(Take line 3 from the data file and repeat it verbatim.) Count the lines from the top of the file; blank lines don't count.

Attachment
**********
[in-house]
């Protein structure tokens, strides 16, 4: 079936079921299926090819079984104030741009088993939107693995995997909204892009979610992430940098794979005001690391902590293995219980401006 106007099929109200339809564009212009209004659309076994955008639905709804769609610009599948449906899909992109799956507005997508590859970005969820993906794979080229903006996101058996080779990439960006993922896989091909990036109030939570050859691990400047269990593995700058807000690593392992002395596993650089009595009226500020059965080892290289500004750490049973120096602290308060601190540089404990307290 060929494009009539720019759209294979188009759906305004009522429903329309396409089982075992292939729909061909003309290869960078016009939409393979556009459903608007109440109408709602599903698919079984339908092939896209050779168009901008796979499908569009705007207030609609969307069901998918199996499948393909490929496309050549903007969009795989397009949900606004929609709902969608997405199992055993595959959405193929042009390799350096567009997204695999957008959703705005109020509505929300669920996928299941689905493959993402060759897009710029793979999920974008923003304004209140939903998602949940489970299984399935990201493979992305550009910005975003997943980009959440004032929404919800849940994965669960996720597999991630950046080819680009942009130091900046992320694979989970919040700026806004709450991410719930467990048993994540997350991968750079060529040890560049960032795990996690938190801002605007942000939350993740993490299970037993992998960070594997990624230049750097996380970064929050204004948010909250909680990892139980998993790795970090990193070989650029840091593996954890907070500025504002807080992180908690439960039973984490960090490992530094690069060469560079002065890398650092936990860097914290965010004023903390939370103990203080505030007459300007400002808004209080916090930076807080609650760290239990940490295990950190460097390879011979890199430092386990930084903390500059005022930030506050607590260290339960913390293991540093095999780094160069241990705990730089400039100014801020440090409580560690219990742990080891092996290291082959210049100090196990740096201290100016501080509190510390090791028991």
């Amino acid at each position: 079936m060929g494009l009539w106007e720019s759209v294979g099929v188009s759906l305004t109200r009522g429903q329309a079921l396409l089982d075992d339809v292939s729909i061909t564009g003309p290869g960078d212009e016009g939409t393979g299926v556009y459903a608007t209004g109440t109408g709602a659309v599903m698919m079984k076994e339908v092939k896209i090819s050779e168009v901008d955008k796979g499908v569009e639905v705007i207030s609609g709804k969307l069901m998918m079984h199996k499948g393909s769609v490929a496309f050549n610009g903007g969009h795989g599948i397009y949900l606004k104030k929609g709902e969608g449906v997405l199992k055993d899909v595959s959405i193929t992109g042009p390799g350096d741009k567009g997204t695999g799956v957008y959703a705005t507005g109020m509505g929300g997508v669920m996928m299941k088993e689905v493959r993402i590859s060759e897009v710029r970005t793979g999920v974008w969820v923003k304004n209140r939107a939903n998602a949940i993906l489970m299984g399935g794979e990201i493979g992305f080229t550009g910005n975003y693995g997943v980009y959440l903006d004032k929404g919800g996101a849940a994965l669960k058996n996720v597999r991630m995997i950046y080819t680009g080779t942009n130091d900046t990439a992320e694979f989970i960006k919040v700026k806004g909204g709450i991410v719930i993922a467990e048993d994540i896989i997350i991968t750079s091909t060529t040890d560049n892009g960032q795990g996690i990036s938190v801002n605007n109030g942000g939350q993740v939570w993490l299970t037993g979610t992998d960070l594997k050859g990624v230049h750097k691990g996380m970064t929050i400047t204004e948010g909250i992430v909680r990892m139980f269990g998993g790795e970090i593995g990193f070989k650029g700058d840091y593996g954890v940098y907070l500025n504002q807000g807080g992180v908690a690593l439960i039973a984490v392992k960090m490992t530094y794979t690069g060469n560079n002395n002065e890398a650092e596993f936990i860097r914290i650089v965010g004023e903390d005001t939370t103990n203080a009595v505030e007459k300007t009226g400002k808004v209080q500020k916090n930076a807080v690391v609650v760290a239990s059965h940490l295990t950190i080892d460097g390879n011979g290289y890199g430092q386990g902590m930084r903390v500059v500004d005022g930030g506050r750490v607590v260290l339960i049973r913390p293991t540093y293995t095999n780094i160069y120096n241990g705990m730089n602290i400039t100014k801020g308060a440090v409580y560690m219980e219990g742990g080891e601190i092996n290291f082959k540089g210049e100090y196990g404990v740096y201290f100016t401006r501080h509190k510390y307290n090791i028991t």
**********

């Amino acid at each position: 079936m060929g494009l009539w106007e720019s759209v294979g099929v188009s759906l305004t109200r009522g429903q329309a079921l396409l089982d075992d339809v292939s729909i061909t564009g003309p290869g960078d212009e016009g939409t393979g299926v556009y459903a608007t209004g109440t109408g709602a659309v599903m698919m079984k076994e339908v092939k896209i090819s050779e168009v901008d955008k796979g499908v569009e639905v705007i207030s609609g709804k969307l069901m998918m079984h199996k499948g393909s769609v490929a496309f050549n610009g903007g969009h795989g599948i397009y949900l606004k104030k929609g709902e969608g449906v997405l199992k055993d899909v595959s959405i193929t992109g042009p390799g350096d741009k567009g997204t695999g799956v957008y959703a705005t507005g109020m509505g929300g997508v669920m996928m299941k088993e689905v493959r993402i590859s060759e897009v710029r970005t793979g999920v974008w969820v923003k304004n209140r939107a939903n998602a949940i993906l489970m299984g399935g794979e990201i493979g992305f080229t550009g910005n975003y693995g997943v980009y959440l903006d004032k929404g919800g996101a849940a994965l669960k058996n996720v597999r991630m995997i950046y080819t680009g080779t942009n130091d900046t990439a992320e694979f989970i960006k919040v700026k806004g909204g709450i991410v719930i993922a467990e048993d994540i896989i997350i991968t750079s091909t060529t040890d560049n892009g960032q795990g996690i990036s938190v801002n605007n109030g942000g939350q993740v939570w993490l299970t037993g979610t992998d960070l594997k050859g990624v230049h750097k691990g996380m970064t929050i400047t204004e948010g909250i992430v909680r990892m139980f269990g998993g790795e970090i593995g990193f070989k650029g700058d840091y593996g954890v940098y907070l500025n504002q807000g807080g992180v908690a690593l439960i039973a984490v392992k960090m490992t530094y794979t690069g060469n560079n002395n002065e890398a650092e596993f936990i860097r914290i650089v965010g004023e903390d005001t939370t103990n203080a009595v505030e007459k300007t009226g400002k808004v209080q500020k916090n930076a807080v690391v609650v760290a239990s059965h940490l295990t950190i080892d460097g390879n011979g290289y890199g430092q386990g902590m930084r903390v500059v500004d005022g930030g506050r750490v607590v260290l339960i049973r913390p293991t540093y293995t095999n780094i160069y120096n241990g705990m730089n602290i400039t100014k801020g308060a440090v409580y560690m219980e219990g742990g080891e601190i092996n290291f082959k540089g210049e100090y196990g404990v740096y201290f100016t401006r501080h509190k510390y307290n090791i028991t």